So, a huge apology to any and all of my friends if I’ve been a bit weird of late. I’m usually a great one for doing a ‘swan impression’, appearing in control, the effortless gliding swan, while in truth the legs are peddling manically beneath. That’s me to a T – so busy trying to convince others and myself that everything is okay, that I’m my usual social, bubbly, happy self, when the reality is anything but that. It’s exhausting and a dreadful ‘Catch-22’ cycle, one I find almost impossible to break. Perhaps it’s a confidence issue, but I’m just so used to putting up a front, the happy exterior that I don’t seem to be able to let that slip and allow people to see me down. Reality bites.

I think the only time in my life that I’ve really ever broken down and cried in public was at my friend’s funeral. So, to anyone who suffers from depression, whether you put on a brave face like me or are able to be open and honest about it, you have my heartfelt sympathies. It sucks. And to anyone who knows someone who is struggling, please be patient with them and if they appear okay, look a little closer. No-one builds a wall better than someone battling depression, we’re experts at hiding from the world, our friends, ourselves.

At the moment, I admit I am drowning slightly. Life worries are weighing heavily and those worst dark impulses are louder than ever. So, trying to be positive and drag myself out of this cycle, I have promised myself to try and list 5 things every day that are positive or make me happy, no matter how small or seemingly unimportant.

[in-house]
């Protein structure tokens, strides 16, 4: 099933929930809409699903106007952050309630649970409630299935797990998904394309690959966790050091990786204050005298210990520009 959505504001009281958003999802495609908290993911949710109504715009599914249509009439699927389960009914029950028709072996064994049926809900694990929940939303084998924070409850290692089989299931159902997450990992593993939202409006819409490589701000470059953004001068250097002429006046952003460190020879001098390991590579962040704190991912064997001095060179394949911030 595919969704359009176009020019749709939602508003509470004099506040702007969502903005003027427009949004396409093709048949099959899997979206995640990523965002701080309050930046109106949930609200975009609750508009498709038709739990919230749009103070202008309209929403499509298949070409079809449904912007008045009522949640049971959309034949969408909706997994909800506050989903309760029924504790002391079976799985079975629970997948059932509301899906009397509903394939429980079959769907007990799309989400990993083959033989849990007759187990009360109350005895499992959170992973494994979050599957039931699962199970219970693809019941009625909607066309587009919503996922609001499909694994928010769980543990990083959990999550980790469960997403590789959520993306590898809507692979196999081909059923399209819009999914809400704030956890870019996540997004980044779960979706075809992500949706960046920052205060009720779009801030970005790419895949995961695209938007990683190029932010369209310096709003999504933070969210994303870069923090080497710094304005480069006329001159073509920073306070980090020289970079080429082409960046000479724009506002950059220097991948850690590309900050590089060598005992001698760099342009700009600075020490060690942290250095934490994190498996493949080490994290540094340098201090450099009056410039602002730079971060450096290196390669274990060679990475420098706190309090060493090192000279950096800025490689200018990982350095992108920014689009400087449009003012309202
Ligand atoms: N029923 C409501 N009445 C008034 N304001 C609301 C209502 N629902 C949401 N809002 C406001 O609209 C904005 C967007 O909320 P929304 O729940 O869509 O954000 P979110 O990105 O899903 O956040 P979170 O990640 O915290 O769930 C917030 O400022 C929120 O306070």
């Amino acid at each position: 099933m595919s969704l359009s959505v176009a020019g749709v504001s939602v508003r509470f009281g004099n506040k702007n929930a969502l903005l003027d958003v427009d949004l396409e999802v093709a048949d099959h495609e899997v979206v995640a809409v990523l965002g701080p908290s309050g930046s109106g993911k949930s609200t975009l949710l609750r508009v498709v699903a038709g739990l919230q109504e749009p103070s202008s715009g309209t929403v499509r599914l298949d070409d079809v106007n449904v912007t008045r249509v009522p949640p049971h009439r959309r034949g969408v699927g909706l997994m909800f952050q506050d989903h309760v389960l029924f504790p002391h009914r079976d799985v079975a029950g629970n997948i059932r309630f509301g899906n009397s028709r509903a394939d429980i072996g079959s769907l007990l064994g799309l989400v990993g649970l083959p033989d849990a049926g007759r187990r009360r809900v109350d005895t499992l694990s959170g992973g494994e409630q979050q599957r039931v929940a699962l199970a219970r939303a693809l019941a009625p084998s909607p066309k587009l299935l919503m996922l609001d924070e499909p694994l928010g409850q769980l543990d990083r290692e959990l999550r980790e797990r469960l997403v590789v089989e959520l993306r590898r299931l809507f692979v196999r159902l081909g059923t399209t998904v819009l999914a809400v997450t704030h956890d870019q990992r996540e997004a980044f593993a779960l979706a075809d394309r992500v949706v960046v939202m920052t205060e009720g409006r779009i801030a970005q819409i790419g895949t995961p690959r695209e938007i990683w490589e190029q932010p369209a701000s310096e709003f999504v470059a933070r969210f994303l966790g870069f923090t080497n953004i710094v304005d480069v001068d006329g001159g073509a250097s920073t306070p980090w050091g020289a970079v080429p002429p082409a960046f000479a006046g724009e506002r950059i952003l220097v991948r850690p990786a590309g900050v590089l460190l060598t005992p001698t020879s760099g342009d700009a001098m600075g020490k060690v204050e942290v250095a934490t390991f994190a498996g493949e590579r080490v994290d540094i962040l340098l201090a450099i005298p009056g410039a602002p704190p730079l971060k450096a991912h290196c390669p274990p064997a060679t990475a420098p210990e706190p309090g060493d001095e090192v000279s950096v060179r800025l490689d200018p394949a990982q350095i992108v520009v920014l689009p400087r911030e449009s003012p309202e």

So here goes:

  1. A notable and prestigious writer has approached me to do a fantasy map commission for her amazing books. I am both thrilled and honoured.
  2. I have a lovely meeting of my gorgeous fellow Grimbold authors and friends at my place this Sunday for a big BBQ. I cannot tell you how much I am looking forward to this and what a light in a dark tunnel it’s been.
  3. I am perpetually thankful for the family that I do have. I love them all dearly.
  4. My four gorgeous doggies bring me laughter and light every day.
  5. Despite my job being terribly low paid, I do absolutely love it and love the people I work with.

There, 5 things to be thankful for. If you are struggling with any kind of depression, mental illness or anything else, then please take the time to breathe, look around you and find 5 things that make your life better/easier/happier. It’s so so easy to be swamped in a negative mire and forget to look up and really see what you have.

I will also try to blog again and when I can (without beating myself up anymore), read and support my lovely friend’s blogs…it may just take me a little time.

Take care and remember to be kind to yourself as well – you can’t help others if you’ve fallen yourself.❤ xxxx

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Writing: Wise Words to Inspire and Motivate Indie Authors

A great blog post for inspiration here, by Debbie Young. Check it out folks!😀

 

Wise words from great writers to inspire indie authors to keep writing and self-pubishing their books, courtesy of author members of the Alliance of Independent

Source: Writing: Wise Words to Inspire and Motivate Indie Authors